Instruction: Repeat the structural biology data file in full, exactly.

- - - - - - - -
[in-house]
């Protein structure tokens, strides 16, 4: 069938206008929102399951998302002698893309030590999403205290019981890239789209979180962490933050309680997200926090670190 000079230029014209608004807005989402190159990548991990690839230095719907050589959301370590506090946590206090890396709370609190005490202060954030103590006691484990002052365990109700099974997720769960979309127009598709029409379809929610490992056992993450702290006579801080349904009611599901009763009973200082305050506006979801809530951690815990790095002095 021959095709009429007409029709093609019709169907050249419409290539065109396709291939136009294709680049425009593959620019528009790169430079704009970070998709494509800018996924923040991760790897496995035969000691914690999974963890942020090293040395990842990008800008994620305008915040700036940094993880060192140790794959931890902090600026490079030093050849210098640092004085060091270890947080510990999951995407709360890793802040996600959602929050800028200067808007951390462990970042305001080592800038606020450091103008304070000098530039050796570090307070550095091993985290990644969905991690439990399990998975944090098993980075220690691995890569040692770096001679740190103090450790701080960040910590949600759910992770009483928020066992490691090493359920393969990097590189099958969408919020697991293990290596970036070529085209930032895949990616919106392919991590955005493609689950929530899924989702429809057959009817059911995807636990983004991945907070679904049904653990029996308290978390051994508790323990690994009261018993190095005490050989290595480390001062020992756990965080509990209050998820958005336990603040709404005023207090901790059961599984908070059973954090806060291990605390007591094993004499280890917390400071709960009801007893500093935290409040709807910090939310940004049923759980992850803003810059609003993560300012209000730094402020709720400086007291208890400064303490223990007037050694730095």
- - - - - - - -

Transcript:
[in-house]
């Protein structure tokens, strides 16, 4: 069938206008929102399951998302002698893309030590999403205290019981890239789209979180962490933050309680997200926090670190 000079230029014209608004807005989402190159990548991990690839230095719907050589959301370590506090946590206090890396709370609190005490202060954030103590006691484990002052365990109700099974997720769960979309127009598709029409379809929610490992056992993450702290006579801080349904009611599901009763009973200082305050506006979801809530951690815990790095002095 021959095709009429007409029709093609019709169907050249419409290539065109396709291939136009294709680049425009593959620019528009790169430079704009970070998709494509800018996924923040991760790897496995035969000691914690999974963890942020090293040395990842990008800008994620305008915040700036940094993880060192140790794959931890902090600026490079030093050849210098640092004085060091270890947080510990999951995407709360890793802040996600959602929050800028200067808007951390462990970042305001080592800038606020450091103008304070000098530039050796570090307070550095091993985290990644969905991690439990399990998975944090098993980075220690691995890569040692770096001679740190103090450790701080960040910590949600759910992770009483928020066992490691090493359920393969990097590189099958969408919020697991293990290596970036070529085209930032895949990616919106392919991590955005493609689950929530899924989702429809057959009817059911995807636990983004991945907070679904049904653990029996308290978390051994508790323990690994009261018993190095005490050989290595480390001062020992756990965080509990209050998820958005336990603040709404005023207090901790059961599984908070059973954090806060291990605390007591094993004499280890917390400071709960009801007893500093935290409040709807910090939310940004049923759980992850803003810059609003993560300012209000730094402020709720400086007291208890400064303490223990007037050694730095």